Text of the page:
It says that there were 94,445 casual or daily rate workers engaged in CPSEs during 2020-21, which went up to 96,690 in 2021-22. The survey also says that there were 4,77,649 contract workers or employees in CPSEs in 2020-21. Their number further increased to 5,24,423 in 2021-22. There is no break-up of SC, ST and OBC employees in these two categories of workforce of CPSEs, which raises more questions than answering one. It is a classic example of either being callous towards the policy of inclusion or deliberately suppressing facts for fear of being exposed.

The survey says that as on March 31, 2022, out of 8.39 lakh total regular employees, 4.21 lakh of them were from reserved categories - 1.46 lakh (17.38 per cent) from SC category, 0.85 lakh (10.19 per cent) from ST category, and 1.90 lakh (22.63 per cent) from the OBC category.

The figures are self-explanatory as to how CPSEs have failed in ensuring that socially and educationally backward social groups have proportional share in the job opportunities in CPSEs. The share of OBCs in managerial or executives, supervisors, skilled workers and unskilled workers in CPSEs stood at 21.88 per cent, 23.52 per cent, 27.13 per cent, and 14.64 per cent, which is not in proportion to their population. OBCs are the largest bloc in the country’s population. We cannot think of addressing social-economic and educational disparities without mainstreaming them in terms of making enabling opportunities accessible to them.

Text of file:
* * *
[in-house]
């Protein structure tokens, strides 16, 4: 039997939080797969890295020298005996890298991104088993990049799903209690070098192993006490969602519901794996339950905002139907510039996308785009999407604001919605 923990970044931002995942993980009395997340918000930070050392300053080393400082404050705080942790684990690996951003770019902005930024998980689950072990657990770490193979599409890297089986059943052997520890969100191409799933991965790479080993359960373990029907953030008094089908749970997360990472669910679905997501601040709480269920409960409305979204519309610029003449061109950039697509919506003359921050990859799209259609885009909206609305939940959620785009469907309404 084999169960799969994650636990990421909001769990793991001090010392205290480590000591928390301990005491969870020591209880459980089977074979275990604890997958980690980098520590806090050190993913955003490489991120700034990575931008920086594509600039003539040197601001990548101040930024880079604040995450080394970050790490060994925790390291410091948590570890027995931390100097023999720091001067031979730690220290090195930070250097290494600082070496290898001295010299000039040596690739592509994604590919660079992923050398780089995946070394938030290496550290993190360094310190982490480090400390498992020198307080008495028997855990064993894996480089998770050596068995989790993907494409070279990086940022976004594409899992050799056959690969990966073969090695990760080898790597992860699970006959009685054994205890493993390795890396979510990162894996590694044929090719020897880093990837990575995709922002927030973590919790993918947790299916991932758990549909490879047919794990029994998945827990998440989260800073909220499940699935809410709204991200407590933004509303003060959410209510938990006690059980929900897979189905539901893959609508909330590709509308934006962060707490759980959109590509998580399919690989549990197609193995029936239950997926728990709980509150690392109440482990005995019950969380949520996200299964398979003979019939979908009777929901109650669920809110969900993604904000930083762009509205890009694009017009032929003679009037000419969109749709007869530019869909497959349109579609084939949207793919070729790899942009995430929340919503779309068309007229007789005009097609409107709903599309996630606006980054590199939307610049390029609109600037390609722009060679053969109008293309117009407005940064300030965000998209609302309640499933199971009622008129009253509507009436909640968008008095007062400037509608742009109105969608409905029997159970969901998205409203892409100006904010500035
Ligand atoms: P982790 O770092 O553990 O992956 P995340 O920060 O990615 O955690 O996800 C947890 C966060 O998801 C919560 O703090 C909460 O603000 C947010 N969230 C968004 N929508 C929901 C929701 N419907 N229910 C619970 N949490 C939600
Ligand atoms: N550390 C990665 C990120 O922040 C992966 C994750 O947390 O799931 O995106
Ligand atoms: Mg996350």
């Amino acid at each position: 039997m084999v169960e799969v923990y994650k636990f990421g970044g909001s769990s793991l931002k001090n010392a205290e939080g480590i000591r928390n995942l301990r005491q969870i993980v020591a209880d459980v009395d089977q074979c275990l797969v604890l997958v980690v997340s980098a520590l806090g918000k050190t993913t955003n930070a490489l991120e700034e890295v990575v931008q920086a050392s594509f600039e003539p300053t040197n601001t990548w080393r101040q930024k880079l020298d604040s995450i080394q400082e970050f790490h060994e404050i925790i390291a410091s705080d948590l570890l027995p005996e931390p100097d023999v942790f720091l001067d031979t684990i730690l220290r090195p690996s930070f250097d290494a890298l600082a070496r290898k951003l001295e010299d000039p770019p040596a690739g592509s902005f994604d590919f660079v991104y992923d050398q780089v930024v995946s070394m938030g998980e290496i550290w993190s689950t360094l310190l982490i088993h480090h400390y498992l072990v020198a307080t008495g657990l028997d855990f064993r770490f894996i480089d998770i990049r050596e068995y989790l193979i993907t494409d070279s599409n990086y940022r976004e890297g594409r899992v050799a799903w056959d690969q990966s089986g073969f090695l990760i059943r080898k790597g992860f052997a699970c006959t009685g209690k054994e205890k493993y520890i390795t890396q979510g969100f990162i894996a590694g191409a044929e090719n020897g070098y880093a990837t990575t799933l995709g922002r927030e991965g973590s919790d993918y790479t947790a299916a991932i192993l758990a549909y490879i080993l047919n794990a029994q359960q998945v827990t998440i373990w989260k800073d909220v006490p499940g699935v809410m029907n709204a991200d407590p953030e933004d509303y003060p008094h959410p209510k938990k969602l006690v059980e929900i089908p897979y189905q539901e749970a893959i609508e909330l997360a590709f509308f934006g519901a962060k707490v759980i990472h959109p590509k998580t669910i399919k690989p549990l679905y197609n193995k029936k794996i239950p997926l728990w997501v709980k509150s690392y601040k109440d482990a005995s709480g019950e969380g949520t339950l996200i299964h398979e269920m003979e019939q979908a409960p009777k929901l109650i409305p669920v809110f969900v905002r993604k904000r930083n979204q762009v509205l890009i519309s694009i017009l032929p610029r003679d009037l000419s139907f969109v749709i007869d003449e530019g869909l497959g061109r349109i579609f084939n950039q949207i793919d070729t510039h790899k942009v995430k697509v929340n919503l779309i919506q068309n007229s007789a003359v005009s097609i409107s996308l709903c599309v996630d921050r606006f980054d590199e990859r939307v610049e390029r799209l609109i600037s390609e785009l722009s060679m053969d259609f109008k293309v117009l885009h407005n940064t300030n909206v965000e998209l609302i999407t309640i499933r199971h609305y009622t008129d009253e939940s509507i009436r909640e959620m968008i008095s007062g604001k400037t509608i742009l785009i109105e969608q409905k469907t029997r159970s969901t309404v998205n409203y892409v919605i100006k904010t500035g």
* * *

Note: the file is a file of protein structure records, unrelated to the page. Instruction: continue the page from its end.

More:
There was not much improvement in the figure as reflected in the report of Public Enterprises Survey-2022-23 as well. It says that out of 8.41 lakh total employees, 4.27 lakh employees are from reserved category - 1.44 lakh (17.17 per cent) SCs, 0.83 lakh (9.86 per cent) STs, and 2 lakh (23.77 per cent) OBCs. It is not a healthy situation at all.

My insistence on socio-economic and political mainstreaming of deprived sections of our society is linked to our collective commitment to realize the goal of inclusive Viksit Bharat by 2047, which we cannot achieve if 70 to 80 per cent among us are deprived of bare minimum decent life.

The process of transforming India into a developed nation must encompass all segments of the population, ensuring that no one is left behind. By integrating marginalized communities into the broader socio-economic and political fabric, we not only promote social justice but also enhance national stability and growth.

We must note that when deprived sections gain access to education, healthcare, employment, and political representation, they contribute more effectively to the economy and society. When we integrate marginalized and underprivileged communities into the broader economic and social systems, we lay the foundation of a stronger, more prosperous and peaceful future for the coming generations. If a large majority of the population is struggling with deprivation, the overall progress of the nation will be hampered. Economic growth will be uneven, social tensions may rise, and political instability can ensue.

Therefore, mainstreaming the deprived among us is not just a matter of social justice but a practical necessity for sustainable national development.

It should be our collective resolve to focus on integrating them into the socio-economic and political fabric of the nation to ensure our holistic and inclusive development.

(The writer is a senior journalist, author and columnist. The views expressed are strictly his personal)

Rajeev R